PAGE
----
A simulator was used in the afternoon. These are video simulations that we could participate in and practice how we’d react in a real time scenario. The first one involved a bank robbery where the criminal shot the teller in the head. (Ha! Blood spatter!) Classmates successfully shot the bad guys which was comforting. And the last exercise of the day was to shoot different guns at the gun range. I discovered that I loved the .22 I shot and was good at it and hated the larger guns, including the revolver. I plan on using my M&P for home defense and buying a .22 for conceal carry. And to go to the gun range faithfully, several times a month.
And that, dear reader, is how a woman and her unused Glock joined the shooting community in Colorado. You might be too young to remember this, but there once was a time when nobody used the word “pandemic” and masks were only used by surgeons in hospitals.
I know. Right?
(Deborah Coyote is a local psychotherapist who lives with her rescue dog and her albino parakeet who has an excellent vocabulary. Her parakeet’s favorite mimicked phrase is: “Oooops! Sorry!” ergo the need to take gun safety training.)
Welcome to the tribe. I will never advocate using a .22 for self defense, but I will also never argue with someone who makes that choice. If it’s the gun that you are confident in and can put accurate shots where they will do the most good, I’m not volunteering to be the back stop. Just saying.
Thanks Daddy Hawk... rethinking the whole .22 for concealed carry now. On a steep learning curve. Deb
I love my 22 for practice at the range, especially because the ammo is cheaper. I find that I shoot my 9mm better after shooting a hundred rounds of 22. So the skills do translate.
Whatever you shoot, be sure you are intentional with your range time. Have a goal of something to work on, rather than just throwing lead.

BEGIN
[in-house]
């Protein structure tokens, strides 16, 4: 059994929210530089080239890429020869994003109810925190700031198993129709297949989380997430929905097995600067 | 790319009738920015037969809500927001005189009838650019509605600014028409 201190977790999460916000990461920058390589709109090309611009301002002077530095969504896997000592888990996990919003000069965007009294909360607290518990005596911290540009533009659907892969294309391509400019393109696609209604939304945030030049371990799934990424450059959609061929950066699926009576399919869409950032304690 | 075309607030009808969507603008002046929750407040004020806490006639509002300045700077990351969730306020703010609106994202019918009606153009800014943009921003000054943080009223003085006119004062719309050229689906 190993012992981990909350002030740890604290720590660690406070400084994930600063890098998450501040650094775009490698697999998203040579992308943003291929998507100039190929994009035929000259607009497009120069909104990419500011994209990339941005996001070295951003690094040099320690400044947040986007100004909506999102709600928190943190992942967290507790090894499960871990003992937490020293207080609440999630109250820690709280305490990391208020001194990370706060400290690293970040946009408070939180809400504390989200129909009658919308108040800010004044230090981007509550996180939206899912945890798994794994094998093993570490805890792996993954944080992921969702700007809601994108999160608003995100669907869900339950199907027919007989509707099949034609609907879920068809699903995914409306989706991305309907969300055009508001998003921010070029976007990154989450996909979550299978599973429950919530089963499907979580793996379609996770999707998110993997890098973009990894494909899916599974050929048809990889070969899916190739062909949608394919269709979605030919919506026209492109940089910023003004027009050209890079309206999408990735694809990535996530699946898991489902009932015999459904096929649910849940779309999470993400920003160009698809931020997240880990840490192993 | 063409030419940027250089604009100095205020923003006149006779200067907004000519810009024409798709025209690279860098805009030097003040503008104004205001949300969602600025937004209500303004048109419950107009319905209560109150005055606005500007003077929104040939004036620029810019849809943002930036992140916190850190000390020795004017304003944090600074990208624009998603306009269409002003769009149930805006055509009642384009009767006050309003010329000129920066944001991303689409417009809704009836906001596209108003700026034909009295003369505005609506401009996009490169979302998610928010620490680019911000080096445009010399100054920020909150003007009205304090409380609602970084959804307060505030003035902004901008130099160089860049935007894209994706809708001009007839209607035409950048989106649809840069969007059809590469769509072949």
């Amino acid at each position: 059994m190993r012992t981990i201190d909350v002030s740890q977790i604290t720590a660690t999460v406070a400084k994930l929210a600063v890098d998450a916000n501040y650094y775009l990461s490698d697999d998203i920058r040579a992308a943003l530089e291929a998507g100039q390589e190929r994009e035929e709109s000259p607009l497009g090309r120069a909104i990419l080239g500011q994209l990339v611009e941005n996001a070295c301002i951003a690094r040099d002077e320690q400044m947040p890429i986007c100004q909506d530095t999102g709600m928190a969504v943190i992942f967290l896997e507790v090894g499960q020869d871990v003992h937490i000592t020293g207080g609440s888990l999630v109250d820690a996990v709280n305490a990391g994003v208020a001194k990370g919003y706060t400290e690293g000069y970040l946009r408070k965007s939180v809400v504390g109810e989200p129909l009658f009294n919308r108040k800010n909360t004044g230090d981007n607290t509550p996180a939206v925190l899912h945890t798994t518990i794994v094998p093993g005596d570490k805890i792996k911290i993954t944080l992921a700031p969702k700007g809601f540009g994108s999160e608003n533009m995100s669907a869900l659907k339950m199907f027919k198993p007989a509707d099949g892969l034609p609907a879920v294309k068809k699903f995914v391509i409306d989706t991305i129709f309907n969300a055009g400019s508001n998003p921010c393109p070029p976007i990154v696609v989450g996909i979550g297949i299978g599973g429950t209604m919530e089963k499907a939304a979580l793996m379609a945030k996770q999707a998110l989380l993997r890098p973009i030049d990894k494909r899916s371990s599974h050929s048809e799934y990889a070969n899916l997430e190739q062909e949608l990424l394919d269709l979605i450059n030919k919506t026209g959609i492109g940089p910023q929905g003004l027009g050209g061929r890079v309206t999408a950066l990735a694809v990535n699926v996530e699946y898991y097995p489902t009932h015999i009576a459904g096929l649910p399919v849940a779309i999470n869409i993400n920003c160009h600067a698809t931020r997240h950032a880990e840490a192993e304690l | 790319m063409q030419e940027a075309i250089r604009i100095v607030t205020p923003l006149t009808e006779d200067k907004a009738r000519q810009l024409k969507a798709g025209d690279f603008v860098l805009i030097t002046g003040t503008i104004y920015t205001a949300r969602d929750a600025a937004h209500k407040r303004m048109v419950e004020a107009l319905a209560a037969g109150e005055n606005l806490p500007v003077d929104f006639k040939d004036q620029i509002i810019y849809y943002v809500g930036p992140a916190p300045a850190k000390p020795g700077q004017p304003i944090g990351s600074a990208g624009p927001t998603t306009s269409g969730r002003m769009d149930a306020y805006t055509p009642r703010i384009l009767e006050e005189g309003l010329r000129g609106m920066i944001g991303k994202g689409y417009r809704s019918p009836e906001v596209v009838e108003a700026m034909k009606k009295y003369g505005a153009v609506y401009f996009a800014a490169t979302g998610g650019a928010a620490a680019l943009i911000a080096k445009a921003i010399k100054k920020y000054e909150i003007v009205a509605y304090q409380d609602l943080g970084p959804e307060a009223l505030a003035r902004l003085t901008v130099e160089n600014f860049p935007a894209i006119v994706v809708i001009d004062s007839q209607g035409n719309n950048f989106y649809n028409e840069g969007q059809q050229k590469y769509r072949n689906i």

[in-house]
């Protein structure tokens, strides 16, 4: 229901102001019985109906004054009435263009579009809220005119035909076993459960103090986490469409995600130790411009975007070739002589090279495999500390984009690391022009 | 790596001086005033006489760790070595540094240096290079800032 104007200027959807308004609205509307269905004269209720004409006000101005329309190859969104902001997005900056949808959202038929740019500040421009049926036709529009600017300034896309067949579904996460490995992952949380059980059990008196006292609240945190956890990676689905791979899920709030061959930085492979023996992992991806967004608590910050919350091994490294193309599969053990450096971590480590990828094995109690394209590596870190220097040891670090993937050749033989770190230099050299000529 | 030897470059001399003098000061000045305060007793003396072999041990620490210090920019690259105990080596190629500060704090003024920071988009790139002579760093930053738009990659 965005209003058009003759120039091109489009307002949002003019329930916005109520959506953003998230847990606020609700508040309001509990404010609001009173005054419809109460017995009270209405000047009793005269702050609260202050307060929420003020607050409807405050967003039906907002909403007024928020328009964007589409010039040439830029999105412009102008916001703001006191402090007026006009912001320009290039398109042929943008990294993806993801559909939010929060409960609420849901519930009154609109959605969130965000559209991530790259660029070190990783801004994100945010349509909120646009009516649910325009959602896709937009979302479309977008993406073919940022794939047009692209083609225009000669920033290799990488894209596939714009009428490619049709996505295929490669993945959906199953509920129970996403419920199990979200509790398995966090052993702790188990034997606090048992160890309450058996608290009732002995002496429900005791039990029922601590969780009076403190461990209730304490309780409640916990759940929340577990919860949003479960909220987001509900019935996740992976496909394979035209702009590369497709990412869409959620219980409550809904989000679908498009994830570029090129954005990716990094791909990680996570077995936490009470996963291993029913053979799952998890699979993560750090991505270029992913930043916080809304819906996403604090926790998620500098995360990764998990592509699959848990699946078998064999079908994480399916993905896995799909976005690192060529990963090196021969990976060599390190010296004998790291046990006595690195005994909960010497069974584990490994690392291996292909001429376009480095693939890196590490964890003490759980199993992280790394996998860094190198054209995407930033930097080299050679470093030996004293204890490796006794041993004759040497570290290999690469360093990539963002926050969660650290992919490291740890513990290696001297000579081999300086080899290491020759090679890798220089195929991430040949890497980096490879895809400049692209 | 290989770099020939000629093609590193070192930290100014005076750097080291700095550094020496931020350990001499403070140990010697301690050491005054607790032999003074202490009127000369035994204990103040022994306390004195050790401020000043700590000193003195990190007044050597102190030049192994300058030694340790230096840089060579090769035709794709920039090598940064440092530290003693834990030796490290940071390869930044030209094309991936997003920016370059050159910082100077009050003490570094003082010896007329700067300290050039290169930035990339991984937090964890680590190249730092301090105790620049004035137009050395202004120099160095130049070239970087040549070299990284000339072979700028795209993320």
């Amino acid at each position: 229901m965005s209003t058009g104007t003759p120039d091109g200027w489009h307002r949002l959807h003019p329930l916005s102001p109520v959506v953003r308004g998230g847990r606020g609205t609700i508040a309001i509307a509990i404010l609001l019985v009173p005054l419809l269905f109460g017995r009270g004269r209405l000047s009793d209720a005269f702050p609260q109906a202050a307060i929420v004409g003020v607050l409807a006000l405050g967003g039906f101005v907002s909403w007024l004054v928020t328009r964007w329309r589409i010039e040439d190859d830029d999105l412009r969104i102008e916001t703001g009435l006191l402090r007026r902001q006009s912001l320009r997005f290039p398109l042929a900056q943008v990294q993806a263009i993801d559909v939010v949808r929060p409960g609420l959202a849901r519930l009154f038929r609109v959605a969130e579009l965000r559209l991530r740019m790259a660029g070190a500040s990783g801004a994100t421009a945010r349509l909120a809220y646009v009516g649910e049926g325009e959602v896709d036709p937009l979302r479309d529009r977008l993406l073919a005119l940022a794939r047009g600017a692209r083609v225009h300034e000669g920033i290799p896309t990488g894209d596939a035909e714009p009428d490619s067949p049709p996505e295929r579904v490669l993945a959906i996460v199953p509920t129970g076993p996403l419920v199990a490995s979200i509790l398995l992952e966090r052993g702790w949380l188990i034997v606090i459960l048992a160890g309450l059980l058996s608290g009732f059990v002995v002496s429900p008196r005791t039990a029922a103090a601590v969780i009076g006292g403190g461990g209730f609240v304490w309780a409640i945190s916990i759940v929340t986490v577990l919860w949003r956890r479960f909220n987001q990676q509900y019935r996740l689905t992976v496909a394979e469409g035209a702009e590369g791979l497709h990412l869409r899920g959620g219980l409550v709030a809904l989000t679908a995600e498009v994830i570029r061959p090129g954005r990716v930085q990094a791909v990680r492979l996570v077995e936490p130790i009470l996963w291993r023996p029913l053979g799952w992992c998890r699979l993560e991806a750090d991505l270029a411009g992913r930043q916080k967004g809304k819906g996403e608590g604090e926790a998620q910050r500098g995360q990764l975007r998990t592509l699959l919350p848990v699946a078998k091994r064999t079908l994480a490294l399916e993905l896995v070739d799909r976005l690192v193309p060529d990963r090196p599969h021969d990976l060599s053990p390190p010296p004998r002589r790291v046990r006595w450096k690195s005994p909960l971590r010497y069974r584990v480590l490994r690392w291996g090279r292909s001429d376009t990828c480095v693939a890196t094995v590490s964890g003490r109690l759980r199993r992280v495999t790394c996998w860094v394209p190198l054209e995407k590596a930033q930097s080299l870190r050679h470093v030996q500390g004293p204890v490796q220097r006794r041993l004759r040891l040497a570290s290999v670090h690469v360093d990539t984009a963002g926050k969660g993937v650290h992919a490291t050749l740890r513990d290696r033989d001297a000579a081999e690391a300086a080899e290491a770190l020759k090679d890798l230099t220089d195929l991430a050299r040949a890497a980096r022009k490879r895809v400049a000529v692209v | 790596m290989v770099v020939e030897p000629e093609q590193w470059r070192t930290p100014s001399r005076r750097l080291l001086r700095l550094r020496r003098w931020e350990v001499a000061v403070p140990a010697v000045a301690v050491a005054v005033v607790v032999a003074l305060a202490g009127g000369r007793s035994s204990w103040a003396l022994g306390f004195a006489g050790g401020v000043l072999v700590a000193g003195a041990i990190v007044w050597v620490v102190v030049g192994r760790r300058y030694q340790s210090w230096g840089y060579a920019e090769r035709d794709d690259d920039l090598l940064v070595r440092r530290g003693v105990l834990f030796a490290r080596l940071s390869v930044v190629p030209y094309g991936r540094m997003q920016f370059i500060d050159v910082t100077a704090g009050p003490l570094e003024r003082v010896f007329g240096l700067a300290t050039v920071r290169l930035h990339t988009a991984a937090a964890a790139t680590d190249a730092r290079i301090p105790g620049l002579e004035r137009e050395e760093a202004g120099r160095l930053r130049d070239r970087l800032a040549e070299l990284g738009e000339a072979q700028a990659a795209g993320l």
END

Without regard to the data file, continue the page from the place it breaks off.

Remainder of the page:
Go get 'em!!
Thanks Heather. Great idea! Practice at the range with my .22 and carry my M&P.
Deb, we all start somewhere. You’re going about it smart by getting good training in the basics. Too many people try to jump (or have someone push them) into the deep end of the pool before they are prepared and bad things happen as a result. Work at your pace with what you are comfortable with. There are a ton of great people in the shooting community willing to help. Like most communities though, we have our share of knuckleheads. Learn to recognize and steer clear of them. Develop a trustee group of shooting buddies (GunDiva) posted about that not too long ago) and go have fun. Get involved in local matches if you can. There are matches to meet just about every possible skill level and shooting discipline. Trust me. Nothing highlights shortcomings in gear or training like shooting a competition. I’ve seen high dollar guns go down because of a $2 spring breaking. I’ve seen good shooters have an off stage, run through all their ammo and shout out for a borrowed mag to complete the stage. But you learn from it and it’s an enjoyable time with like minded people.
Thank you Daddy Hawk! Yes, I'm ready for a shooting community and to do my work: range time, lessons, classes. One brick at a time.
Not sure where you are located, but see if you have an A Girl and a Gun or Well Armed Woman chapter near you. I've learned so much from my local AG&AG chapter.
I checked them out Heather; I'm here on the Front Range so I reached out to the Loveland chapter of a well armed woman. I may end up joining them. Thanks for the heads up!